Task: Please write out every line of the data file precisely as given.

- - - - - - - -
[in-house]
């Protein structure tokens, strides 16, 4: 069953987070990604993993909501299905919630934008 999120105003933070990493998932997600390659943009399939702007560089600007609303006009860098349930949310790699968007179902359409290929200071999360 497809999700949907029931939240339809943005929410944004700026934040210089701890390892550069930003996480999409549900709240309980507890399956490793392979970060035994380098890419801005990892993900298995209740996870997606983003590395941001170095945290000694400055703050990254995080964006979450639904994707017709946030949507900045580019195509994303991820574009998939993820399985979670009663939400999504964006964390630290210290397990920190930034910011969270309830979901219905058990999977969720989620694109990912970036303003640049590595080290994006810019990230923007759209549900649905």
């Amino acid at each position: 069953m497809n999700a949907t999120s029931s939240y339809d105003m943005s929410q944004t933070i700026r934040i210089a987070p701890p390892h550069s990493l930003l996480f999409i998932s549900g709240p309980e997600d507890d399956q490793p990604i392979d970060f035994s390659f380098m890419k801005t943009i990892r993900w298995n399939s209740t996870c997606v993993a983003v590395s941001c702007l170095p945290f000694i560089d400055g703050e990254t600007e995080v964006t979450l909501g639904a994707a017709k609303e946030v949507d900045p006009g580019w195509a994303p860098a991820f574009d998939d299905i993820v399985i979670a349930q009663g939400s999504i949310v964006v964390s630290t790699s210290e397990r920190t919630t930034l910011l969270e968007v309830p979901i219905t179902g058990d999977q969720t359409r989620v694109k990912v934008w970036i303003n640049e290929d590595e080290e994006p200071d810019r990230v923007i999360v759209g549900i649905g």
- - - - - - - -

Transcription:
[in-house]
């Protein structure tokens, strides 16, 4: 069953987070990604993993909501299905919630934008 999120105003933070990493998932997600390659943009399939702007560089600007609303006009860098349930949310790699968007179902359409290929200071999360 497809999700949907029931939240339809943005929410944004700026934040210089701890390892550069930003996480999409549900709240309980507890399956490793392979970060035994380098890419801005990892993900298995209740996870997606983003590395941001170095945290000694400055703050990254995080964006979450639904994707017709946030949507900045580019195509994303991820574009998939993820399985979670009663939400999504964006964390630290210290397990920190930034910011969270309830979901219905058990999977969720989620694109990912970036303003640049590595080290994006810019990230923007759209549900649905």
């Amino acid at each position: 069953m497809n999700a949907t999120s029931s939240y339809d105003m943005s929410q944004t933070i700026r934040i210089a987070p701890p390892h550069s990493l930003l996480f999409i998932s549900g709240p309980e997600d507890d399956q490793p990604i392979d970060f035994s390659f380098m890419k801005t943009i990892r993900w298995n399939s209740t996870c997606v993993a983003v590395s941001c702007l170095p945290f000694i560089d400055g703050e990254t600007e995080v964006t979450l909501g639904a994707a017709k609303e946030v949507d900045p006009g580019w195509a994303p860098a991820f574009d998939d299905i993820v399985i979670a349930q009663g939400s999504i949310v964006v964390s630290t790699s210290e397990r920190t919630t930034l910011l969270e968007v309830p979901i219905t179902g058990d999977q969720t359409r989620v694109k990912v934008w970036i303003n640049e290929d590595e080290e994006p200071d810019r990230v923007i999360v759209g549900i649905g």